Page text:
Coronavirus > Coronavirus information and support > Caring for someone - Looking after yourself and support for you

Looking after yourself and support for you

Caring for someone is an important job. You will be making a huge difference to the life of the person you are caring for. Due to coronavirus however, providing this care may be particularly difficult right now. As well as looking after the person you care for, it is also really important that you take care of yourself.

Reducing your own risk of catching coronavirus

If you provide essential care for someone living with a chest, heart or stroke condition, it is important that you look after your own health and reduce your risk of coronavirus, as well as looking after the person you care for.

To reduce your risk of catching coronavirus, it is important that you follow government advice on current restrictions and staying safe.

If you develop symptoms of coronavirus you must self-isolate and not go out at all for 7 days. Everyone you live with must stay at home and not go out at all for at least 14 days. Our guide explains more on how long you will need to self-isolate.

If the person you care for shows symptoms of coronavirus and you are in the ‘very vulnerable’ group, you should stop providing care. It is important to have an Emergency Care Plan in place in case care need to be taken over.

If you are not in the very vulnerable group, you can continue to provide care but try to limit contact as much as possible. This will be difficult but if possible, sleep in separate beds, use separate household items like cutlery and crockery, try to stay in separate rooms as much as possible, wash your hands often and disinfect surfaces regularly.

For up-to-date advice and information on extra care to take if you are caring for someone at very high-risk of coronavirus, you can also go the NHS Inform website or call the NHS coronavirus helpline on 0800 028 2816.

How to cope with worry, stress and anxiety

Worry is a very normal response to unexpected events. A certain amount of worry is helpful because it makes us think ahead and plan what we need to do. We worry more when things happen that we do not expect and have little control over.

It is OK and normal feel worried, stressed or anxious about everything that is happening right now. You might feel especially worried if you are caring for someone else, as well as trying to look after yourself. It is important though that we don’t let this worry, stress or anxiety take over. Looking after your own health also means looking after your mental health.

You can find out more about how to how to manage stress and anxiety and practical things that might help, on our coronavirus webpages.

Help available from Chest Heart & Stroke Scotland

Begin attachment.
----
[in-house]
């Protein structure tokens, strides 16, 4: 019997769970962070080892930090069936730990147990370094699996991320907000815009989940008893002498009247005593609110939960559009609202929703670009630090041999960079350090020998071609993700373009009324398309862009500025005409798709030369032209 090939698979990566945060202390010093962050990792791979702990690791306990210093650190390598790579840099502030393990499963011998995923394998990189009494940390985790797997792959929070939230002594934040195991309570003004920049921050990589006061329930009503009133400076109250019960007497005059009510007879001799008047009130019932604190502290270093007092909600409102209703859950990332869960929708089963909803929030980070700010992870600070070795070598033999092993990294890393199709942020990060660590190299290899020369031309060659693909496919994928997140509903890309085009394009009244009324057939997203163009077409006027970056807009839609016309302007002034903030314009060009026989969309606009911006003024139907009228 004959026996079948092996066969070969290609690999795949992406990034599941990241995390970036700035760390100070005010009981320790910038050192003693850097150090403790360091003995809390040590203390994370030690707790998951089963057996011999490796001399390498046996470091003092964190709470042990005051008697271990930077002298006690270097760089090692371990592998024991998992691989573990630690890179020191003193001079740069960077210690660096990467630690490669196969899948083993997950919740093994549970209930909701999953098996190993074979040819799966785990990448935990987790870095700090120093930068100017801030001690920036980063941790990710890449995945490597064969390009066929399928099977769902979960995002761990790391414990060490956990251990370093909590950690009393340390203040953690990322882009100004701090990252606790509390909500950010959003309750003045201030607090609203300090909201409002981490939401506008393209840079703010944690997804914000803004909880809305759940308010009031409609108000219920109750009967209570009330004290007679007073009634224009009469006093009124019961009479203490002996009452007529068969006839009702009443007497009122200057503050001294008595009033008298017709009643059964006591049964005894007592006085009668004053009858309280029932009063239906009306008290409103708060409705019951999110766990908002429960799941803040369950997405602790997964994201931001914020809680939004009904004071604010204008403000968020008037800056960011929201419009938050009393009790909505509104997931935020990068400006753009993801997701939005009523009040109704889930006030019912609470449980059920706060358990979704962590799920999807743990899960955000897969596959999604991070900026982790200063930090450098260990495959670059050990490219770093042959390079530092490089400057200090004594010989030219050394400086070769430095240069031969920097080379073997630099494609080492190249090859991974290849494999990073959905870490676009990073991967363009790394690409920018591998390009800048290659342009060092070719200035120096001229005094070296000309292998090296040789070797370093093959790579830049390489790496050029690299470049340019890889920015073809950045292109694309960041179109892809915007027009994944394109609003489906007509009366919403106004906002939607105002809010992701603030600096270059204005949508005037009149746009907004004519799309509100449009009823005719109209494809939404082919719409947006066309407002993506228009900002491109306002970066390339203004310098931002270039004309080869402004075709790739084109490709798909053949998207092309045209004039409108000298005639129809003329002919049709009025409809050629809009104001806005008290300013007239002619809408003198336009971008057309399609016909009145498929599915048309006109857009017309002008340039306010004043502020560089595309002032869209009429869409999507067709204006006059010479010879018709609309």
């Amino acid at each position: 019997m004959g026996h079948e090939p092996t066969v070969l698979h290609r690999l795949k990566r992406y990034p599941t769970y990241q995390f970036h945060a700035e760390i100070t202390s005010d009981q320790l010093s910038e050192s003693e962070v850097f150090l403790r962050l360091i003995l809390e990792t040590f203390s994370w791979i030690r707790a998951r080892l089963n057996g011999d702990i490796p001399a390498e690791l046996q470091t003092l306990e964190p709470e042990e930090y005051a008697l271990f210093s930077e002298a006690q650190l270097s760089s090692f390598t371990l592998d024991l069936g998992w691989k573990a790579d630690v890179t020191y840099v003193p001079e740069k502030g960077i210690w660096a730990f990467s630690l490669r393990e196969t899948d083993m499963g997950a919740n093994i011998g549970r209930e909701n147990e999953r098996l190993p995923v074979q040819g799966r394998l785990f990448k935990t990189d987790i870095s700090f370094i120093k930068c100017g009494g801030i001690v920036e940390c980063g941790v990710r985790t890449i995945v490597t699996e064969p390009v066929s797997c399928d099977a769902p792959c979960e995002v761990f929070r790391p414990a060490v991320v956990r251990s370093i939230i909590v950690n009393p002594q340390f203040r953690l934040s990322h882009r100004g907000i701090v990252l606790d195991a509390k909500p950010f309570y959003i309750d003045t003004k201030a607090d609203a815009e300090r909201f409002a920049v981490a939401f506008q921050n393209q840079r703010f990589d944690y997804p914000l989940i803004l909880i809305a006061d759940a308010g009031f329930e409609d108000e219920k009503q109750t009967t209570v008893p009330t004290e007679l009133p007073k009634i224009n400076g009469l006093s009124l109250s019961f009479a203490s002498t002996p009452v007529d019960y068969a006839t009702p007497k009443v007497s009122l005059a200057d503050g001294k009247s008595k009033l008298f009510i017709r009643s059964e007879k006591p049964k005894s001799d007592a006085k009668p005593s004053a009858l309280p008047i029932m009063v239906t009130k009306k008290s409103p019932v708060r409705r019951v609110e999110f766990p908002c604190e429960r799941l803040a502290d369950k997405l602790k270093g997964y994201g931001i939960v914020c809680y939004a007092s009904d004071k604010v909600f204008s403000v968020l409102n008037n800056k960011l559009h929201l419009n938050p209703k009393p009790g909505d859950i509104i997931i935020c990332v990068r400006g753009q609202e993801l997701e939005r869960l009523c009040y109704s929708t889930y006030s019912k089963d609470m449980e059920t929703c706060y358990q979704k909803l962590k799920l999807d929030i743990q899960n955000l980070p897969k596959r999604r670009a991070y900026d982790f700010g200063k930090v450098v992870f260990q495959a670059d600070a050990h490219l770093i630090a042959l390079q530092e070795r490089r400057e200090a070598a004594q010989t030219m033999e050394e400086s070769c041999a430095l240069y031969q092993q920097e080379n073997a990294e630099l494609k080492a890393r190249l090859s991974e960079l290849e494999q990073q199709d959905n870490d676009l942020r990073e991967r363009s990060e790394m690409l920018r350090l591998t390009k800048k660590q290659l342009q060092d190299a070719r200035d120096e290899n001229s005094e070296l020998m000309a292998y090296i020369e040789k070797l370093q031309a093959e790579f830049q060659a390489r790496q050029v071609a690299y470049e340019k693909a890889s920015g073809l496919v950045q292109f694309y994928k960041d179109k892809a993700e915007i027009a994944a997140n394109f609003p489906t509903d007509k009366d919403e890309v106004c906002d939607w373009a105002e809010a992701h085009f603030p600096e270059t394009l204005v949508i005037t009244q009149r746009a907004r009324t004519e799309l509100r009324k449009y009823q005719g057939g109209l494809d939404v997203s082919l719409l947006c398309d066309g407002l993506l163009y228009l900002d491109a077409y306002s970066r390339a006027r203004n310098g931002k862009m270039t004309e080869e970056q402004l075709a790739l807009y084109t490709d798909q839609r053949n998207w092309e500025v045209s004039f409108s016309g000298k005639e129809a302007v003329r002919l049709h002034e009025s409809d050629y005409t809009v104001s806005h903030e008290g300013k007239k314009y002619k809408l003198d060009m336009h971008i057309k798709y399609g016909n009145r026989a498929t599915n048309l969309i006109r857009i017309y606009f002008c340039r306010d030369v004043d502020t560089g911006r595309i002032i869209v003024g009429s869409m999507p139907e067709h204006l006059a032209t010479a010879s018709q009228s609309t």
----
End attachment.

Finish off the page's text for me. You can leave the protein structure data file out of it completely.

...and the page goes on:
As a carer, it is important that you feel supported and able to cope. At Chest Heart & Stroke Scotland, we are here to support you as well as the person you care for.

Information on the support we offer is provided below, and in our downloadable summary.

Hospital to Home Service

Our new Hospital to Home service aims to provide one-to-one support for people recovering from coronavirus across Scotland, as well as people with serious respiratory conditions like COPD.

The Hospital to Home service works with two groups of people:

  • Those who have been hospitalised with COVID-19
  • Those who have been discharged with a respiratory condition that are at risk of readmission and who are also at risk of complications if diagnosed with COVID-19

The service is currently available in NHS Greater Glasgow & Clyde and NHS Lothian Health Boards. As the service grows, we expect to roll it out across the rest of Scotland.

People eligible for the service can be referred to us by their local NHS Community Respiratory Team. You can also get in touch directly with us if you would like support on 0808 801 0899.

See our Hospital to Home page for more details.

Kindness Callers

Speaking to someone about how you are feeling is really important. This could be a friend or family member. At Chest Heart & Stroke Scotland our Kindness Callers are also on hand to speak to if you are feeling isolated or you’re finding things difficult.

To receive a call from a Kindness Caller, sign up through our website or call our Advice Line nurses on 0808 801 0899, email or text NURSE to 66777.

Confidential advice and information

Our Advice Line nurses are available to provide free, confidential advice to carers, and the people they care for, on 0808 801 0899, email or text NURSE to 66777.

Health information resources

As well as contacting our Advice Line, our health information resources are freely available to download, print and share. This includes information on healthy living and mental wellbeing.

Online resource for carers who look after someone who has had a stroke

Chest Heart & Stroke Scotland also has a range of online resources for patients, carers, families and health professionals, offering support, advice and information. This includes an online resource called Stroke 4 Carers:

Stroke 4 Carers includes practical advice, support and information for informal carers, including information on the causes and effects of stroke, providing care at home, money, benefits and legal issues, carer’s rights and support for you.